Red pandas are the only living member of the Ailuridae family, and their taxonomic position has long been a subject of scientific debate. They were first described as members of the raccoon family (Procyonidae)a controversial classificationin 1825, because of ecological characteristics and morphological similarities of the head, dentition and ringed tail. Later, due to some agreements in DNA, they were assigned to the bear family (Ursidae). Most recent genetic research, however, places red pandas in their own, independent family: Ailuridae. Molecular phylogenetic studies show that red pandas are an ancient species in the order Carnivora (superfamily Musteloidea) and are probably most closely related to the group that includes weasels, raccoons and skunks. There are two recognized subspecies of red pandas within the Ailuridae family: Ailurus fulgens fulgens and Ailurus fulgens styani (also known as Ailurus fulgens refulgens). The styani subspecies tends to be larger and deeper red in color than the fulgens subspecies.

    Adult red pandas typically weigh about 8.8 to 13.3 pounds (4 to 6.5 kilograms) and are 22 to 24.6 inches (56 to 62.5 centimeters) long, plus a tail of 14.6 to 18.6 inches (370 to 472 centimeters).

    Red pandas range from northern Myanmar (Burma) to the west Sichuan and Yunnan Provinces of China. They are also found in suitable habitat in Nepal, India and Tibet. The Ailurus fulgens fulgens subspecies is found in Nepal, northeastern India, Bhutan and part of China, while the Ailurus fulgens styani subspecies is found in China and northern Myanmar. Red pandas live in high-altitude temperate forests with bamboo understories in the Himalayas and high mountains.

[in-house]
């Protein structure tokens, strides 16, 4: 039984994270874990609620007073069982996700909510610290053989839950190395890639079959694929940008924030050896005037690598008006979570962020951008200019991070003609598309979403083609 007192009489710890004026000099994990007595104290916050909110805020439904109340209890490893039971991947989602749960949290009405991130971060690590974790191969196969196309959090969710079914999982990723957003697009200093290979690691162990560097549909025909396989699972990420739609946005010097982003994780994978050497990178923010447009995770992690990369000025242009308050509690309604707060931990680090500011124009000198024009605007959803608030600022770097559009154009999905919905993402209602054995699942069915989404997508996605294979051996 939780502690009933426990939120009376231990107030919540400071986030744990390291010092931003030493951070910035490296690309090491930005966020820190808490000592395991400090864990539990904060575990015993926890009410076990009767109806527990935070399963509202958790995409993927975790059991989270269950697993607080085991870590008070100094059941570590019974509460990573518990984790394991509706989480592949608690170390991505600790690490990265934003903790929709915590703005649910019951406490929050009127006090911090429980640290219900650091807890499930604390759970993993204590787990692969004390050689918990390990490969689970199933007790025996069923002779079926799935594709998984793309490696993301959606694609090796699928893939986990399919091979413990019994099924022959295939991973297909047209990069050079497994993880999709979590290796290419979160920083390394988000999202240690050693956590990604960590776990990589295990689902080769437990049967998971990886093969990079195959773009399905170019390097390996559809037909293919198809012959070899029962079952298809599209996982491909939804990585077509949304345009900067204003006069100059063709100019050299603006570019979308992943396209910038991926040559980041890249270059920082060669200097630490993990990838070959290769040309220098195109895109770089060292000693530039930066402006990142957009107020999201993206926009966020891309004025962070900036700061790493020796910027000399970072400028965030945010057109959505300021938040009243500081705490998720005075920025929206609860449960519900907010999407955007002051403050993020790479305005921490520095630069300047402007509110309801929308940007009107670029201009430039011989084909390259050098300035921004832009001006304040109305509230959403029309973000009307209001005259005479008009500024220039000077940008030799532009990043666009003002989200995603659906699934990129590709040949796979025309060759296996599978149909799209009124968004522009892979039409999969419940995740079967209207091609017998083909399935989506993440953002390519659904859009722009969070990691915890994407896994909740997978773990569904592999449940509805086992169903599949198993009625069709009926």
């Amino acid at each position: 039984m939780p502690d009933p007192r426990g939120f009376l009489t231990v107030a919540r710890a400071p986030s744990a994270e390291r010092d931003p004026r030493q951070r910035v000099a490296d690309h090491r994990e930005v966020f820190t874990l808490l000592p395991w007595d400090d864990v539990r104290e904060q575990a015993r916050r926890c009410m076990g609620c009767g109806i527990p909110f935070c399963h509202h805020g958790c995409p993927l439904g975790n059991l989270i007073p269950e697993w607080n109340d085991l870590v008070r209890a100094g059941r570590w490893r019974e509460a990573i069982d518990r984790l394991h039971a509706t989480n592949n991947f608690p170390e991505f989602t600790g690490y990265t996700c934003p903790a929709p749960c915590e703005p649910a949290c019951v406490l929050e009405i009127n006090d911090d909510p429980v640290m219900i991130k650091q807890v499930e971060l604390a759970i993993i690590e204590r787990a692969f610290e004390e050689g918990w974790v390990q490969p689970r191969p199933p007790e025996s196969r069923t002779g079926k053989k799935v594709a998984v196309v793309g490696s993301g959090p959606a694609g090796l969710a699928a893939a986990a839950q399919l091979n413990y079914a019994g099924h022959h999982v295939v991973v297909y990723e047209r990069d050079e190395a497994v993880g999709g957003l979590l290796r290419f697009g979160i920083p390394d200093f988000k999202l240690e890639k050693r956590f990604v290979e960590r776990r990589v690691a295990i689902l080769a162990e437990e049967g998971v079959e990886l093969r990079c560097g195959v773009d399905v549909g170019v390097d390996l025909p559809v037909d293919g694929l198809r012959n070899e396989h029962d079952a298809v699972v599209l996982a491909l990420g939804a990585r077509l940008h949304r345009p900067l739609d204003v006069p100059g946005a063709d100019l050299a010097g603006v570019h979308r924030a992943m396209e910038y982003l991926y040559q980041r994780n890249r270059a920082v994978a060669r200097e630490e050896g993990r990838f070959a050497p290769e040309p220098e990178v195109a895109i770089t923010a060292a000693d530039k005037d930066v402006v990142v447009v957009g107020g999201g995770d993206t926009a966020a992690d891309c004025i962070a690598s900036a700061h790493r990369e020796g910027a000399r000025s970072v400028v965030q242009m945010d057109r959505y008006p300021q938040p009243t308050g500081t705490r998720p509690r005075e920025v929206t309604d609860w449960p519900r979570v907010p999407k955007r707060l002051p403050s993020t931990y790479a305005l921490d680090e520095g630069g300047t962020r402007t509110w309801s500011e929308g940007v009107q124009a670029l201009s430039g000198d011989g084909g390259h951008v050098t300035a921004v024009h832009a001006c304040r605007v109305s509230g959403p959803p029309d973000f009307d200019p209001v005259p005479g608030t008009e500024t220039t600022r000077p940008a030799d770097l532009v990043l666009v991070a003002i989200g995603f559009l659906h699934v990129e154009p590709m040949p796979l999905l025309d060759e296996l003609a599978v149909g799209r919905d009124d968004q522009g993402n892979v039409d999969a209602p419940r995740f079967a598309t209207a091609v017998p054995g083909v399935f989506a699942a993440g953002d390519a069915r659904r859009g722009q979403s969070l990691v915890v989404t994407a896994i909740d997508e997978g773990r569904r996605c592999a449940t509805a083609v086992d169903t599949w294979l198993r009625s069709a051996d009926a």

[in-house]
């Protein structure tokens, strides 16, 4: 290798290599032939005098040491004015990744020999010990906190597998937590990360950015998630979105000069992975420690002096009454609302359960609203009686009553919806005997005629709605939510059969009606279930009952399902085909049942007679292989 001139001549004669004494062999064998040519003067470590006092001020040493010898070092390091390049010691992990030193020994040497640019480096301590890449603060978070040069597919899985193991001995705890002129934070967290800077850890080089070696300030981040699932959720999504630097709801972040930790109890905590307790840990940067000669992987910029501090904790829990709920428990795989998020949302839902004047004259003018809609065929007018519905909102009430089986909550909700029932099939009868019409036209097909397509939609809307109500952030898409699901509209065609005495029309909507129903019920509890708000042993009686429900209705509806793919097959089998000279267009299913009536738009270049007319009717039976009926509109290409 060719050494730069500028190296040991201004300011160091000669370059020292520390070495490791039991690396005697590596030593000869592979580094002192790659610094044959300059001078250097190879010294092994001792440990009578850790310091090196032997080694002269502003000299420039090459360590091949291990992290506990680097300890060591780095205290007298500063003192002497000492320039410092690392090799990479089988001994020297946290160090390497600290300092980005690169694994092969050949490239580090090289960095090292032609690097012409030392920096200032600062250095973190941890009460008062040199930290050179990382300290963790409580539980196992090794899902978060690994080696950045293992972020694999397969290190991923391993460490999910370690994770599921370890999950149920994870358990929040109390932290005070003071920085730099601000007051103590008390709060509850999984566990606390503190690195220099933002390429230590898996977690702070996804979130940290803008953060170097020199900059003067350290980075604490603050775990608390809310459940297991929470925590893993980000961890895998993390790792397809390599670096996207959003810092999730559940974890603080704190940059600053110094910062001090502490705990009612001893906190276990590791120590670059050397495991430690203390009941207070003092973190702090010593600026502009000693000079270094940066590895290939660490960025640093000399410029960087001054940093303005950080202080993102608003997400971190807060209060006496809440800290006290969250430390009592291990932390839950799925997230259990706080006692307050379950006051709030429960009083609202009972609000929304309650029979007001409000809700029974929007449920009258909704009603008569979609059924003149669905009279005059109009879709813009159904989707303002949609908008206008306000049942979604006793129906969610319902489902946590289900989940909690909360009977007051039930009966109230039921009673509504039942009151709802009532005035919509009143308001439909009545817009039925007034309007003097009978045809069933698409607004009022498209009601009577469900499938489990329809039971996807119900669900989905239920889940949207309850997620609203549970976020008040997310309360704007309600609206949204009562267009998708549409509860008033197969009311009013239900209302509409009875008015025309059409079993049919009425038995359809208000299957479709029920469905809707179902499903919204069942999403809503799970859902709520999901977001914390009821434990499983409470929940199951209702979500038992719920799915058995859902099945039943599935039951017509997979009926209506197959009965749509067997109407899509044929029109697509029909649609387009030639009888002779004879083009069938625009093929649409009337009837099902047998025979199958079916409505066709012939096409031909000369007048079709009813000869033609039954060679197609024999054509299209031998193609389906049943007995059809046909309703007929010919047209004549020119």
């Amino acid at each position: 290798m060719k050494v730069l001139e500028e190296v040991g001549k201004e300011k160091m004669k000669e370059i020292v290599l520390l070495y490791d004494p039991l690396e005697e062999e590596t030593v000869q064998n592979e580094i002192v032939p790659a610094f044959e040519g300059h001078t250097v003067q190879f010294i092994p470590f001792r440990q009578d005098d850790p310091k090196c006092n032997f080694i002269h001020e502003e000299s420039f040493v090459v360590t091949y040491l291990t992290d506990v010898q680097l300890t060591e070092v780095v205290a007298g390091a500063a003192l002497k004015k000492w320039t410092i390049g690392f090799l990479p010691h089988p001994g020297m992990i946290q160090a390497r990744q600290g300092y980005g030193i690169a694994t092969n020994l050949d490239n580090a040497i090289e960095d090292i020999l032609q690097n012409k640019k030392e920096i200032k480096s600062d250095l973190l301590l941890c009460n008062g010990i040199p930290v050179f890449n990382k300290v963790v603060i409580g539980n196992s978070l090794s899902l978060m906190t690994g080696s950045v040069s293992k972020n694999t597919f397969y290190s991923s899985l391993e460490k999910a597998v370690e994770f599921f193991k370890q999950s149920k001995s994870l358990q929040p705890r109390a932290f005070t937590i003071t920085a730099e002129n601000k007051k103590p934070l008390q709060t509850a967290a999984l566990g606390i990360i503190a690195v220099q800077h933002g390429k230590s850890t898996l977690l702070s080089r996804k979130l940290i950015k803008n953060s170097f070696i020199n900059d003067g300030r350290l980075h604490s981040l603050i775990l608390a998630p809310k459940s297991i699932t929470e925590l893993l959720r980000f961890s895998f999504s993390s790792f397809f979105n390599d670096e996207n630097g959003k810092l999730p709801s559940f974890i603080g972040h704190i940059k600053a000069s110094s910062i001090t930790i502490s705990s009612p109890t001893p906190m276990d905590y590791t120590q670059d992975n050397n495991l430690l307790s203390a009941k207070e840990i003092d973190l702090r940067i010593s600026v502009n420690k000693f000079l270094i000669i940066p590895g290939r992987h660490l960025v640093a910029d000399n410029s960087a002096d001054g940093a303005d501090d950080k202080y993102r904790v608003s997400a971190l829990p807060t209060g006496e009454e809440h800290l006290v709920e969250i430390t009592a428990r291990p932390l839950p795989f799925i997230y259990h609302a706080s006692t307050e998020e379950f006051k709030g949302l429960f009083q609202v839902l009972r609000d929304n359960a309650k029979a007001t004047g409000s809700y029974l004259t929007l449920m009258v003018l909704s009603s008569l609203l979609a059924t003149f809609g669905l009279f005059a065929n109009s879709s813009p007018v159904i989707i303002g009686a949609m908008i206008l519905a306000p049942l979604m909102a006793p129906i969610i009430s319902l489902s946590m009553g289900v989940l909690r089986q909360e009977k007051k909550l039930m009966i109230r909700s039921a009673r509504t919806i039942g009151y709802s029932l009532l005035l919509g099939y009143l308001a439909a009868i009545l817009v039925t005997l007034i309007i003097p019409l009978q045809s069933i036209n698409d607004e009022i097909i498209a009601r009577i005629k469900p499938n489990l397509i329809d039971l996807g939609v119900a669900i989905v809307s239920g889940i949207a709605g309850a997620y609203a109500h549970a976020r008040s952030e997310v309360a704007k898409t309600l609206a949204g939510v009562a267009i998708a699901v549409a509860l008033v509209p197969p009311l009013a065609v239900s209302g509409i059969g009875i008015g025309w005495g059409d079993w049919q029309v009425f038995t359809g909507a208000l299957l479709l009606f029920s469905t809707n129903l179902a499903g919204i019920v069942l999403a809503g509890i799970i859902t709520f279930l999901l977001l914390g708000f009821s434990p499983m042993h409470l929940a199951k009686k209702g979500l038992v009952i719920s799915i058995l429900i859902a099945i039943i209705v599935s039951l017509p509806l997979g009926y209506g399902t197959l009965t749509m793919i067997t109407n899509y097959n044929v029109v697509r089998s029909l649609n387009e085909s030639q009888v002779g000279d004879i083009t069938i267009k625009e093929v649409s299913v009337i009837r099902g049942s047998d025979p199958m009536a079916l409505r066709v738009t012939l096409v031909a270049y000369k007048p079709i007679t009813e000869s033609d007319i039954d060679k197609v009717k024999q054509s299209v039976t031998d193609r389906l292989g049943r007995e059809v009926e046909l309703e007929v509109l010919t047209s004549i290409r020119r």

Bamboo constitutes 85 to 95 percent of the red panda's diet. Unlike giant pandas that feed on nearly every above-ground portion of bamboo (including the culm, or woody stem), red pandas feed selectively on the most nutritious leaf tips and, when available, tender shoots. Like giant pandas, red pandas grasp plant stems using their forepaws and shear selected leaves off with their mouths. Because red pandas are obligate bamboo eaters, they are on a tight energy budget for much of the year. They may also forage for roots, succulent grasses, fruits, insects and grubs, and are known to occasionally kill and eat birds and small mammals. At the Smithsonian's National Zoo, red pandas eat bamboo throughout the day. They are also fed leaf-eater biscuits and fruits, such as grapes, chopped apples and bananas.

    In the Northern Hemisphere, red pandas breed from January through March. In the Southern Hemisphere, breeding season extends from June through August. The rapid change in photoperiod, or day length, after the winter solstice initiates this breeding season.

    Mating occurs on the ground, and gestation appears to include a period of delayed implantation, which may be as short as 93 days or as long as 156 days. Reproduction expends a great deal of energy, so it is believed that a long gestation period may be the result of a slow metabolic rate. Late spring births also coincide with the emergence of the most tender and digestible bamboo shoots and leaves. Females create a nest in tree holes, hollow stumps, tree roots or bamboo thickets and line the nest with moss, leaves and other soft plant material. Litters typically consist of two cubs born between May and July in the Northern Hemisphere. Red pandas are born completely covered in fur to protect them from the cold environment. Newborns of the subspecies Ailurus fulgens fulgens weigh 3 to 4 ounces (about 90 to 110 grams). The offspring stay with the mother for about one year, which is about when they are full-grown. Red pandas reach sexual maturity at around 18 months of age.

    This adaptation allows red pandas to spend nearly as little energy as sloths, which is very beneficial considering the low nutrition content of their diet. They also exhibit temperature-regulating behaviors, such as curling into a tight ball to conserve body heat and energy expenditure in the cold. Conversely, when temperatures are warm, red pandas stretch out on branches and pant to lower their body temperature.

    Red pandas may live as long as 23 years. They show symptoms of age at around 12 to 14 years old. While females do not breed after age 12, males continue to be reproductively capable.